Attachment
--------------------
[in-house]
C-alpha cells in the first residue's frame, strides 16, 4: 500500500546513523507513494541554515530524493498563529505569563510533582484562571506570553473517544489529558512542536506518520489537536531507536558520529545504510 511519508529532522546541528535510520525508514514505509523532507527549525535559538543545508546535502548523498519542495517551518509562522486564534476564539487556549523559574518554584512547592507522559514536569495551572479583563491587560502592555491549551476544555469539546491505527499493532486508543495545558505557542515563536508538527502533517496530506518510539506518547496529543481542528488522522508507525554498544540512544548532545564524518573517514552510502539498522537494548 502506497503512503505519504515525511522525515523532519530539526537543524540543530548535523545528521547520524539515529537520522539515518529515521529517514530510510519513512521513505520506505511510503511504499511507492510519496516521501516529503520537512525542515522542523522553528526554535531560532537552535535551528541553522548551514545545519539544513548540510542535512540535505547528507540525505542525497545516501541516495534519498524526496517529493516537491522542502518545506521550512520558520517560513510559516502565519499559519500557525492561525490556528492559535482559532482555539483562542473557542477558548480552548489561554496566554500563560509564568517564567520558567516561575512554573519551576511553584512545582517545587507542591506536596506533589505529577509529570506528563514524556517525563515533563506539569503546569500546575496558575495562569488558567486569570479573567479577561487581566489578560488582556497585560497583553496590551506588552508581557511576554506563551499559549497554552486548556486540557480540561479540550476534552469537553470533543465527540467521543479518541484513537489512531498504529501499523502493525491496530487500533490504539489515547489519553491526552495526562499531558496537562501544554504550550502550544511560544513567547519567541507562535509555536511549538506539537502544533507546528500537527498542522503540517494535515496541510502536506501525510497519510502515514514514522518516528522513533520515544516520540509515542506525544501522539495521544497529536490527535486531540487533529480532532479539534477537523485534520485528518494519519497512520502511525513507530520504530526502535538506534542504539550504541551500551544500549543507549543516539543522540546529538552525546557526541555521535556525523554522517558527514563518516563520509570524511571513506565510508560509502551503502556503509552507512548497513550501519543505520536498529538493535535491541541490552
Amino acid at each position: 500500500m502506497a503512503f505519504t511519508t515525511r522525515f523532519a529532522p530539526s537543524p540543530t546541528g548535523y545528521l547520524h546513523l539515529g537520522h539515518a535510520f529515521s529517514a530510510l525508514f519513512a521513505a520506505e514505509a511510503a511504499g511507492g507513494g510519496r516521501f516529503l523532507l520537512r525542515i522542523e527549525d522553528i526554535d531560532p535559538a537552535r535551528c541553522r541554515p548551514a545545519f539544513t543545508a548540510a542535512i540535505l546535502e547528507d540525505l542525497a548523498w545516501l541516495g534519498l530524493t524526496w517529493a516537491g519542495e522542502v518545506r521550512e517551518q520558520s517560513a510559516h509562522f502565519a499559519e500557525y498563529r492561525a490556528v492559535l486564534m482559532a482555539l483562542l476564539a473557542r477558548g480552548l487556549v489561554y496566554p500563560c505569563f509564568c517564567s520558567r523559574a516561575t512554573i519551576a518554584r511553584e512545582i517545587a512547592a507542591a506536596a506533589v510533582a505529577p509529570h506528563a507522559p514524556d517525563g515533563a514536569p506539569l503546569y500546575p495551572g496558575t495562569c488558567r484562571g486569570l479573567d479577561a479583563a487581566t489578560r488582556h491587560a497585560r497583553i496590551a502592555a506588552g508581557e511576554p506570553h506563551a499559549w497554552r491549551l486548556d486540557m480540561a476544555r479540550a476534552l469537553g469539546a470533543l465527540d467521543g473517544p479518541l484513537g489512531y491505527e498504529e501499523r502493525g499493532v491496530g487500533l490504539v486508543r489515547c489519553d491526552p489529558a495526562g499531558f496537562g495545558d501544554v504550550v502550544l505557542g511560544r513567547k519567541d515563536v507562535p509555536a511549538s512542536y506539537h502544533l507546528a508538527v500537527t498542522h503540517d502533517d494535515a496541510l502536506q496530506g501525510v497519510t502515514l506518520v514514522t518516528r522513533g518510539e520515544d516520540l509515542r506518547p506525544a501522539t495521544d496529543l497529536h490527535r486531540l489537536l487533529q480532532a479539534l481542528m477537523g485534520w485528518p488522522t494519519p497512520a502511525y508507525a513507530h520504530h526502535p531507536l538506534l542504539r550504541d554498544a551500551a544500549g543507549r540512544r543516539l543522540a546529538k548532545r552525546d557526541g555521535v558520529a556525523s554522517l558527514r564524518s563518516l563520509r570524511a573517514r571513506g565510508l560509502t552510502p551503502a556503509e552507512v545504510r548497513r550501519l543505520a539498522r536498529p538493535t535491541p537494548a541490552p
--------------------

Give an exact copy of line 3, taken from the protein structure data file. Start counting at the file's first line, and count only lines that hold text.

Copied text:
Amino acid at each position: 500500500m502506497a503512503f505519504t511519508t515525511r522525515f523532519a529532522p530539526s537543524p540543530t546541528g548535523y545528521l547520524h546513523l539515529g537520522h539515518a535510520f529515521s529517514a530510510l525508514f519513512a521513505a520506505e514505509a511510503a511504499g511507492g507513494g510519496r516521501f516529503l523532507l520537512r525542515i522542523e527549525d522553528i526554535d531560532p535559538a537552535r535551528c541553522r541554515p548551514a545545519f539544513t543545508a548540510a542535512i540535505l546535502e547528507d540525505l542525497a548523498w545516501l541516495g534519498l530524493t524526496w517529493a516537491g519542495e522542502v518545506r521550512e517551518q520558520s517560513a510559516h509562522f502565519a499559519e500557525y498563529r492561525a490556528v492559535l486564534m482559532a482555539l483562542l476564539a473557542r477558548g480552548l487556549v489561554y496566554p500563560c505569563f509564568c517564567s520558567r523559574a516561575t512554573i519551576a518554584r511553584e512545582i517545587a512547592a507542591a506536596a506533589v510533582a505529577p509529570h506528563a507522559p514524556d517525563g515533563a514536569p506539569l503546569y500546575p495551572g496558575t495562569c488558567r484562571g486569570l479573567d479577561a479583563a487581566t489578560r488582556h491587560a497585560r497583553i496590551a502592555a506588552g508581557e511576554p506570553h506563551a499559549w497554552r491549551l486548556d486540557m480540561a476544555r479540550a476534552l469537553g469539546a470533543l465527540d467521543g473517544p479518541l484513537g489512531y491505527e498504529e501499523r502493525g499493532v491496530g487500533l490504539v486508543r489515547c489519553d491526552p489529558a495526562g499531558f496537562g495545558d501544554v504550550v502550544l505557542g511560544r513567547k519567541d515563536v507562535p509555536a511549538s512542536y506539537h502544533l507546528a508538527v500537527t498542522h503540517d502533517d494535515a496541510l502536506q496530506g501525510v497519510t502515514l506518520v514514522t518516528r522513533g518510539e520515544d516520540l509515542r506518547p506525544a501522539t495521544d496529543l497529536h490527535r486531540l489537536l487533529q480532532a479539534l481542528m477537523g485534520w485528518p488522522t494519519p497512520a502511525y508507525a513507530h520504530h526502535p531507536l538506534l542504539r550504541d554498544a551500551a544500549g543507549r540512544r543516539l543522540a546529538k548532545r552525546d557526541g555521535v558520529a556525523s554522517l558527514r564524518s563518516l563520509r570524511a573517514r571513506g565510508l560509502t552510502p551503502a556503509e552507512v545504510r548497513r550501519l543505520a539498522r536498529p538493535t535491541p537494548a541490552p